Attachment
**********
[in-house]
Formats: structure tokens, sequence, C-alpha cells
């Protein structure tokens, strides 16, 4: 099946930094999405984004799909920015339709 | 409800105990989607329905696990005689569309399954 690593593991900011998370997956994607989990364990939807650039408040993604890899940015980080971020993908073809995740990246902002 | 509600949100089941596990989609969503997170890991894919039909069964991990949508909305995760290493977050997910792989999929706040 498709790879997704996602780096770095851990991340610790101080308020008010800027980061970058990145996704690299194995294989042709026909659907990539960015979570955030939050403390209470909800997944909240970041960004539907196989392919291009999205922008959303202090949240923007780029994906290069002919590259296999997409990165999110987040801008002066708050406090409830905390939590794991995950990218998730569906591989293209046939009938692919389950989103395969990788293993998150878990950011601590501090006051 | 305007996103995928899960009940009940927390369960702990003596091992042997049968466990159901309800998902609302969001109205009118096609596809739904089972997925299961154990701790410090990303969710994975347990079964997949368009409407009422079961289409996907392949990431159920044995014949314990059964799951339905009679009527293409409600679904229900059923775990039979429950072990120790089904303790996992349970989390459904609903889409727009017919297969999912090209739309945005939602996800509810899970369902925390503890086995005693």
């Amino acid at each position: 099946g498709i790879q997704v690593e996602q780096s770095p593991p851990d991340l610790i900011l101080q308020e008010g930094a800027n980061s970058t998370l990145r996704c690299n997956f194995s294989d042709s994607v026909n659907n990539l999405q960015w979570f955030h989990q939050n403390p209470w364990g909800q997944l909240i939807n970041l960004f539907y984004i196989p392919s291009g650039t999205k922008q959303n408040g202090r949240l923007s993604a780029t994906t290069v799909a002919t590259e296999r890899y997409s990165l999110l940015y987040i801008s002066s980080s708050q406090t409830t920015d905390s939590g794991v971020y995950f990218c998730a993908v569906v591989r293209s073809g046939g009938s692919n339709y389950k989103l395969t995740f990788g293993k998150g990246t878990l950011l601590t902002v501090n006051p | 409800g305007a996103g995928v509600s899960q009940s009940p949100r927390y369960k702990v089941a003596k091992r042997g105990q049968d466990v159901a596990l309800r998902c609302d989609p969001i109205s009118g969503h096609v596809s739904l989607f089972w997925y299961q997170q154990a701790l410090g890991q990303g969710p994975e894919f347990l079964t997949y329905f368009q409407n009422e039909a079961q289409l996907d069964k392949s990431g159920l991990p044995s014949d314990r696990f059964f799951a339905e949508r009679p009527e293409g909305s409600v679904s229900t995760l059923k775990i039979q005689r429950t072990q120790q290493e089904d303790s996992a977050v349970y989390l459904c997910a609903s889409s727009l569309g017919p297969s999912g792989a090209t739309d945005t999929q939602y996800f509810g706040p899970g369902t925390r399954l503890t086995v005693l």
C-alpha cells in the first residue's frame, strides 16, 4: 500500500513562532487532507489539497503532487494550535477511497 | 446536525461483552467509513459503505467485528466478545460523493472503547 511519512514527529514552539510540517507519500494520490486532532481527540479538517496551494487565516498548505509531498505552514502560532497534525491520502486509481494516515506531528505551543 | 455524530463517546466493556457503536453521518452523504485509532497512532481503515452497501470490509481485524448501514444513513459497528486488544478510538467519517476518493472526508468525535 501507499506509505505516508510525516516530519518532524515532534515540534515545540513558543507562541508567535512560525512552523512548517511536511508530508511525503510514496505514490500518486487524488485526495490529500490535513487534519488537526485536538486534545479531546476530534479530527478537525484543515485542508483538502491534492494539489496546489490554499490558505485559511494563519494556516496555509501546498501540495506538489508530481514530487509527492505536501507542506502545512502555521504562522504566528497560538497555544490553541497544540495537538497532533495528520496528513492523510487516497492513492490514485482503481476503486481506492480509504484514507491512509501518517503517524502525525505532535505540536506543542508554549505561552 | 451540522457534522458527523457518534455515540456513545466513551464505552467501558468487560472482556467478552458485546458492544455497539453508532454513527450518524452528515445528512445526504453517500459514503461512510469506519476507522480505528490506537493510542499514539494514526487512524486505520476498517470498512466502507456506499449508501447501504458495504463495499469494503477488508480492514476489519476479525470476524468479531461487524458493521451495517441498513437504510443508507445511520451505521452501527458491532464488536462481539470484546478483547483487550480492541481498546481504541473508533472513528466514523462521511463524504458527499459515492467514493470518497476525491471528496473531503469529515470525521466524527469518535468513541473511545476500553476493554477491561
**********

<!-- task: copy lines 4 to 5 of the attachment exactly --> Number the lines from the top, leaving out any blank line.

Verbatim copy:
């Amino acid at each position: 099946g498709i790879q997704v690593e996602q780096s770095p593991p851990d991340l610790i900011l101080q308020e008010g930094a800027n980061s970058t998370l990145r996704c690299n997956f194995s294989d042709s994607v026909n659907n990539l999405q960015w979570f955030h989990q939050n403390p209470w364990g909800q997944l909240i939807n970041l960004f539907y984004i196989p392919s291009g650039t999205k922008q959303n408040g202090r949240l923007s993604a780029t994906t290069v799909a002919t590259e296999r890899y997409s990165l999110l940015y987040i801008s002066s980080s708050q406090t409830t920015d905390s939590g794991v971020y995950f990218c998730a993908v569906v591989r293209s073809g046939g009938s692919n339709y389950k989103l395969t995740f990788g293993k998150g990246t878990l950011l601590t902002v501090n006051p | 409800g305007a996103g995928v509600s899960q009940s009940p949100r927390y369960k702990v089941a003596k091992r042997g105990q049968d466990v159901a596990l309800r998902c609302d989609p969001i109205s009118g969503h096609v596809s739904l989607f089972w997925y299961q997170q154990a701790l410090g890991q990303g969710p994975e894919f347990l079964t997949y329905f368009q409407n009422e039909a079961q289409l996907d069964k392949s990431g159920l991990p044995s014949d314990r696990f059964f799951a339905e949508r009679p009527e293409g909305s409600v679904s229900t995760l059923k775990i039979q005689r429950t072990q120790q290493e089904d303790s996992a977050v349970y989390l459904c997910a609903s889409s727009l569309g017919p297969s999912g792989a090209t739309d945005t999929q939602y996800f509810g706040p899970g369902t925390r399954l503890t086995v005693l």
C-alpha cells in the first residue's frame, strides 16, 4: 500500500513562532487532507489539497503532487494550535477511497 | 446536525461483552467509513459503505467485528466478545460523493472503547 511519512514527529514552539510540517507519500494520490486532532481527540479538517496551494487565516498548505509531498505552514502560532497534525491520502486509481494516515506531528505551543 | 455524530463517546466493556457503536453521518452523504485509532497512532481503515452497501470490509481485524448501514444513513459497528486488544478510538467519517476518493472526508468525535 501507499506509505505516508510525516516530519518532524515532534515540534515545540513558543507562541508567535512560525512552523512548517511536511508530508511525503510514496505514490500518486487524488485526495490529500490535513487534519488537526485536538486534545479531546476530534479530527478537525484543515485542508483538502491534492494539489496546489490554499490558505485559511494563519494556516496555509501546498501540495506538489508530481514530487509527492505536501507542506502545512502555521504562522504566528497560538497555544490553541497544540495537538497532533495528520496528513492523510487516497492513492490514485482503481476503486481506492480509504484514507491512509501518517503517524502525525505532535505540536506543542508554549505561552 | 451540522457534522458527523457518534455515540456513545466513551464505552467501558468487560472482556467478552458485546458492544455497539453508532454513527450518524452528515445528512445526504453517500459514503461512510469506519476507522480505528490506537493510542499514539494514526487512524486505520476498517470498512466502507456506499449508501447501504458495504463495499469494503477488508480492514476489519476479525470476524468479531461487524458493521451495517441498513437504510443508507445511520451505521452501527458491532464488536462481539470484546478483547483487550480492541481498546481504541473508533472513528466514523462521511463524504458527499459515492467514493470518497476525491471528496473531503469529515470525521466524527469518535468513541473511545476500553476493554477491561